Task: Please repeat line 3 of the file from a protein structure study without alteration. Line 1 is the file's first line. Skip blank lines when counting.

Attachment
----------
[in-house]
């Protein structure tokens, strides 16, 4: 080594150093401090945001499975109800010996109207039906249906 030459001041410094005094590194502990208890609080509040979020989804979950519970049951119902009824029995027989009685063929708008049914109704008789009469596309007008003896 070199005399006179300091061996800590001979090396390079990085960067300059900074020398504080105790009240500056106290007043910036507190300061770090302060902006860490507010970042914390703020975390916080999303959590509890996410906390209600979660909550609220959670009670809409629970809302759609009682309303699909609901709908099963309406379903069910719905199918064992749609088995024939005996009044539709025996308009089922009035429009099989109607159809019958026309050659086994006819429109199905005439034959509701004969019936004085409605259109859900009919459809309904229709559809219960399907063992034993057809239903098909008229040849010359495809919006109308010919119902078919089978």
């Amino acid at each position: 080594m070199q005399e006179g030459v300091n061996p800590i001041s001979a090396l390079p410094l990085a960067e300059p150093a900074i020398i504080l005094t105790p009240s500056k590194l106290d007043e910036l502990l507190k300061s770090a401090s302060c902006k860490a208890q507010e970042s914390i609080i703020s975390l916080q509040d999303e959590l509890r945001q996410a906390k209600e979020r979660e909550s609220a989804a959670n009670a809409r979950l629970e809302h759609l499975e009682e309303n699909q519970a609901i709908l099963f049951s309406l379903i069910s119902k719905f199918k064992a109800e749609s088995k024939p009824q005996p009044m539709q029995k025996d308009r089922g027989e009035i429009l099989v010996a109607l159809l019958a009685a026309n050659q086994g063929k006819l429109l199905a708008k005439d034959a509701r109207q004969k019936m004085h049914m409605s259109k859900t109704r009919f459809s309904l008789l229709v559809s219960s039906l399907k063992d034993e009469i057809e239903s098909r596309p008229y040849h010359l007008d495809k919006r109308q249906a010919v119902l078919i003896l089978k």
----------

């Amino acid at each position: 080594m070199q005399e006179g030459v300091n061996p800590i001041s001979a090396l390079p410094l990085a960067e300059p150093a900074i020398i504080l005094t105790p009240s500056k590194l106290d007043e910036l502990l507190k300061s770090a401090s302060c902006k860490a208890q507010e970042s914390i609080i703020s975390l916080q509040d999303e959590l509890r945001q996410a906390k209600e979020r979660e909550s609220a989804a959670n009670a809409r979950l629970e809302h759609l499975e009682e309303n699909q519970a609901i709908l099963f049951s309406l379903i069910s119902k719905f199918k064992a109800e749609s088995k024939p009824q005996p009044m539709q029995k025996d308009r089922g027989e009035i429009l099989v010996a109607l159809l019958a009685a026309n050659q086994g063929k006819l429109l199905a708008k005439d034959a509701r109207q004969k019936m004085h049914m409605s259109k859900t109704r009919f459809s309904l008789l229709v559809s219960s039906l399907k063992d034993e009469i057809e239903s098909r596309p008229y040849h010359l007008d495809k919006r109308q249906a010919v119902l078919i003896l089978k």